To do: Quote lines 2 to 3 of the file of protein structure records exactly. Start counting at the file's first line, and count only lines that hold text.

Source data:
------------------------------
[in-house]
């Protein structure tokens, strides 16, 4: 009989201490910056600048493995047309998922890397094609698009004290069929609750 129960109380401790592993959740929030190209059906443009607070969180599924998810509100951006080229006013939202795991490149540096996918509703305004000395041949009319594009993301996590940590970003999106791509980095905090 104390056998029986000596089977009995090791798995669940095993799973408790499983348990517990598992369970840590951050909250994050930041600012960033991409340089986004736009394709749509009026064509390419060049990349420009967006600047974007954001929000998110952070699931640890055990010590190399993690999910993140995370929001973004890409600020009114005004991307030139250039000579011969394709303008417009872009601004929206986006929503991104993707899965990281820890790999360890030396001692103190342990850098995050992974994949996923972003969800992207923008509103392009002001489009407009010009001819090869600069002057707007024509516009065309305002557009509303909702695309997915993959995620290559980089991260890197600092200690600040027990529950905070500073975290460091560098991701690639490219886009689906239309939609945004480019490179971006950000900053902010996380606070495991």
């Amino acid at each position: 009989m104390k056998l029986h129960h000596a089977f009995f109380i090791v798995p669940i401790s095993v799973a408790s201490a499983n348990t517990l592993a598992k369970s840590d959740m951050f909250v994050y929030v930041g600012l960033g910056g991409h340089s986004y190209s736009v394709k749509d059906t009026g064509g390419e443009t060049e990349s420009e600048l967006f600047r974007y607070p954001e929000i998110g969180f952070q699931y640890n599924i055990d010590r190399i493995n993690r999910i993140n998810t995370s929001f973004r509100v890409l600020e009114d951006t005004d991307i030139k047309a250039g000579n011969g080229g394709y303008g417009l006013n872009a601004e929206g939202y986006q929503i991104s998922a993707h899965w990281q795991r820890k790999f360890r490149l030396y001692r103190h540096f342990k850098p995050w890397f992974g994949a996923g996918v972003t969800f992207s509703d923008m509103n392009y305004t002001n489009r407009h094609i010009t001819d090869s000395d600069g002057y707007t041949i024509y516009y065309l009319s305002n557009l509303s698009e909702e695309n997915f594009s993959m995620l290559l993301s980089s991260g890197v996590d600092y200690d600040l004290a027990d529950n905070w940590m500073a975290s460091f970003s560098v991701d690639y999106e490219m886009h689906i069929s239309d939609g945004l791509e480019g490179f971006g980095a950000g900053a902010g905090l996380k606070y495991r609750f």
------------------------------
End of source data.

């Protein structure tokens, strides 16, 4: 009989201490910056600048493995047309998922890397094609698009004290069929609750 129960109380401790592993959740929030190209059906443009607070969180599924998810509100951006080229006013939202795991490149540096996918509703305004000395041949009319594009993301996590940590970003999106791509980095905090 104390056998029986000596089977009995090791798995669940095993799973408790499983348990517990598992369970840590951050909250994050930041600012960033991409340089986004736009394709749509009026064509390419060049990349420009967006600047974007954001929000998110952070699931640890055990010590190399993690999910993140995370929001973004890409600020009114005004991307030139250039000579011969394709303008417009872009601004929206986006929503991104993707899965990281820890790999360890030396001692103190342990850098995050992974994949996923972003969800992207923008509103392009002001489009407009010009001819090869600069002057707007024509516009065309305002557009509303909702695309997915993959995620290559980089991260890197600092200690600040027990529950905070500073975290460091560098991701690639490219886009689906239309939609945004480019490179971006950000900053902010996380606070495991």
């Amino acid at each position: 009989m104390k056998l029986h129960h000596a089977f009995f109380i090791v798995p669940i401790s095993v799973a408790s201490a499983n348990t517990l592993a598992k369970s840590d959740m951050f909250v994050y929030v930041g600012l960033g910056g991409h340089s986004y190209s736009v394709k749509d059906t009026g064509g390419e443009t060049e990349s420009e600048l967006f600047r974007y607070p954001e929000i998110g969180f952070q699931y640890n599924i055990d010590r190399i493995n993690r999910i993140n998810t995370s929001f973004r509100v890409l600020e009114d951006t005004d991307i030139k047309a250039g000579n011969g080229g394709y303008g417009l006013n872009a601004e929206g939202y986006q929503i991104s998922a993707h899965w990281q795991r820890k790999f360890r490149l030396y001692r103190h540096f342990k850098p995050w890397f992974g994949a996923g996918v972003t969800f992207s509703d923008m509103n392009y305004t002001n489009r407009h094609i010009t001819d090869s000395d600069g002057y707007t041949i024509y516009y065309l009319s305002n557009l509303s698009e909702e695309n997915f594009s993959m995620l290559l993301s980089s991260g890197v996590d600092y200690d600040l004290a027990d529950n905070w940590m500073a975290s460091f970003s560098v991701d690639y999106e490219m886009h689906i069929s239309d939609g945004l791509e480019g490179f971006g980095a950000g900053a902010g905090l996380k606070y495991r609750f």